I hate winter. To be more precise, I'm not happy anytime the thermometer falls below 60. I sleep under two comforters and in a sweatsuit all winter long, while the love of my life sleeps in PJ bottoms with no covers.
This past Saturday, watching the final game of our son's college career, as the wind whistled down the I-93 corridor from the White Mountains, I reflected on just how cold I had been through the years.
I considered myself fortunate when our son, David, at the age of 6, embraced competitive swimming. While other parents complained about the hot, humid pool area, I was in seventh heaven.
On the other hand, David also played youth soccer. One of the most miserable games I remember was the year another mom and I were coaching his team.
I know nothing about soccer or coaching, and neither did the other mom. But if we hadn't stepped up, the team would have been disbanded due to the lack of a coach. The refs would stop the action at least 10 times a game to explain the concept of a player being off-sides. I still don't get it.
There was torrential rain storm one Saturday. My co-coach and I wanted to postpone the game; the opposing coach didn't.
"It's barely raining at my house," he told me on the phone.
"It's a monsoon where I live," I shot back. "And I live 500 yards, as the crow flies, from the soccer field."
We got to the field, which was two inches under water, and watched as the opposing coach, dressed in shorts and a T-shirt, danced on the field like Gene Kelly in "Singing in the Rain."
I spent the game sheltering the players not on the field under my rain poncho, like a mother hen protecting her chicks. And the game? Let's just say it was more like water ballet than soccer.
Then football came into my life and I got to know just how cold I could get. At home games, I worked the concession stand, where I could warm my hands over the pot of chili or the hot dog steamer, rather than sitting in the bleachers.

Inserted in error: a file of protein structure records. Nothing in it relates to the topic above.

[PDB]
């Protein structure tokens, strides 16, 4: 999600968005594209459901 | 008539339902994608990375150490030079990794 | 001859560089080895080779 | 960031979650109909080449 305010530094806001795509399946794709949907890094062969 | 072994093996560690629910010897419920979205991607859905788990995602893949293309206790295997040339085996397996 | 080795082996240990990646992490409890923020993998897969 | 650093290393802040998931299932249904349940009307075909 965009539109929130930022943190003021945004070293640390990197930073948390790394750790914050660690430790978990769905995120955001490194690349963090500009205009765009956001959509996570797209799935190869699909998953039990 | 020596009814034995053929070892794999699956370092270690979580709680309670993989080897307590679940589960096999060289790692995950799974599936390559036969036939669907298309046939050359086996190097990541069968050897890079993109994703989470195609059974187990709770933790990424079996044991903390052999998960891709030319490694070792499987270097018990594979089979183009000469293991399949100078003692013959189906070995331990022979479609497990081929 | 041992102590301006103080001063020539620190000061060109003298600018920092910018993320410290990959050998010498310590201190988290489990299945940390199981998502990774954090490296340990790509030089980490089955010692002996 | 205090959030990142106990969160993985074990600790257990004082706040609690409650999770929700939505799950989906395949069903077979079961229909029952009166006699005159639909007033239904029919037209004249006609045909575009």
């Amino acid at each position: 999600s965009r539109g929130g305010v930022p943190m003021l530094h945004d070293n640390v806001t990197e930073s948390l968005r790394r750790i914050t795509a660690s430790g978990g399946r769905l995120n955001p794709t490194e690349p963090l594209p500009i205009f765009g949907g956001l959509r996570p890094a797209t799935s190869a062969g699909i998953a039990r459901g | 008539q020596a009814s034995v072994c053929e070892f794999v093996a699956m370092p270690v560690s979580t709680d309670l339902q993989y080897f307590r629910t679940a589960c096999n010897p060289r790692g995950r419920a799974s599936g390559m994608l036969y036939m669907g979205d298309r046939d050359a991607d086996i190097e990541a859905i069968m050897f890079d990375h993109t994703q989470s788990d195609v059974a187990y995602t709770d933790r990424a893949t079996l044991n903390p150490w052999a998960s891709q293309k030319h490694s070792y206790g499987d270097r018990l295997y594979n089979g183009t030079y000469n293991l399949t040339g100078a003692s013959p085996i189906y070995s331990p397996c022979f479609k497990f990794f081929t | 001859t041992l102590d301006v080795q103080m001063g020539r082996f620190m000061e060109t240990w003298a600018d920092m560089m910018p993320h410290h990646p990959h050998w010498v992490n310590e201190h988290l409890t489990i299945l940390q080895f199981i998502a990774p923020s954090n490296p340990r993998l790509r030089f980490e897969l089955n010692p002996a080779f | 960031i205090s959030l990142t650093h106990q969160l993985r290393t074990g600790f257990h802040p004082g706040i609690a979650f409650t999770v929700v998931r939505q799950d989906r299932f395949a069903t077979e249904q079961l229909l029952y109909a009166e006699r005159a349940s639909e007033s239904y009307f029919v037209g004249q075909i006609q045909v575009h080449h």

A play-off game between Drury and Hoosac Valley high schools David's senior year will forever stand out as the coldest I've ever known -- and I was prepared for an expedition to the North Pole.
I had on underwear, long johns, an Under Armor long-sleeved shirt, a turtleneck, sweatshirt, jeans, socks, heavy woolen socks, boots, a snowmobile suit and a heavy winter jacket. For good measure, I added a heavy knitted hat, mittens and a scarf.
"You look like Ralphie's kid brother in ‘A Christmas Story,' " my husband observed. "Can you put your arms down?"
Despite all the layers, by halftime, Guy and I were hunkered down in our car with the heater on full-blast. By the end of the game, I could no longer feel my extremities and was shaking from the cold -- and Drury had lost.
It took a long, steamy shower and hopping into bed with the electric blanket on high to finally get warm.
When I get cold, there is nothing like a huge pot of soup simmering on the stove. First, there's the comforting smell that permeates the house as it simmers. Then there's the warmth that spreads through your body as you eat it. One of our favorites is from a TV friend. I'm not a fan of arugula, so I leave it out when I make it.
Italian Sub Soup with Garlic Toast Floaters
2 tablespoons extra-virgin olive oil, 2 turns of the pan, plus 1/4 cup for croutons
3/4 pound, 3 links, hot or sweet Italian sausage, split and meat removed from casing
1/4 pound piece stick pepperoni, diced
1 ham steak, diced (about 1/2 to 3/4 pound)
1 green bell pepper, seeded, quartered and sliced
1 medium yellow onion, peeled, quartered and sliced
1 (15-ounce) can diced tomatoes
Kosher salt and freshly ground black pepper
6 cups chicken stock
1/2 pound gemelli pasta or other short-cut pasta
5 cups cubed crusty bread
3 large cloves garlic, cracked from skin
1/2 cup grated Parmigiano-Reggiano
1 teaspoon crushed red pepper flakes
1/2 teaspoon dried oregano
2 bunches arugula, trimmed and coarsely chopped (about 4 cups)
Place a soup pot or deep sided skillet on the stove top and preheat to medium high heat. Add olive oil, 2 turns of the pan, and the sausage. Brown and crumble the sausage, drain off excess fat if necessary then add the ham and pepperoni. Cook meats together 2 minutes then add peppers and onions and cook 2 or 3 minutes more. Add diced tomatoes and season with salt and pepper. Add chicken stock and bring stoup to a boil. Stir in pasta and cook for 8 minutes. Make croutons while pasta cooks.
In a large skillet heat about 1/4 cup of olive oil, 4 turns of the pan, over medium heat. Add garlic and cook 1 minute. Add bread to garlic oil, toss and toast the cubes 5 or 6 minutes. Season the toasty cubes with red pepper flakes, oregano and lots of grated cheese.
Stir arugula into soup just before you serve it up. Ladle up the soup and float several toasty garlic bread cubes in each bowl.
Margaret Button is the city editor of the North Adams Transcript. Send recipes for inclusion in future columns to the North Adams Transcript, 85 Main St., Suite 2, North Adams, Mass. 01247 or email them to email@example.com.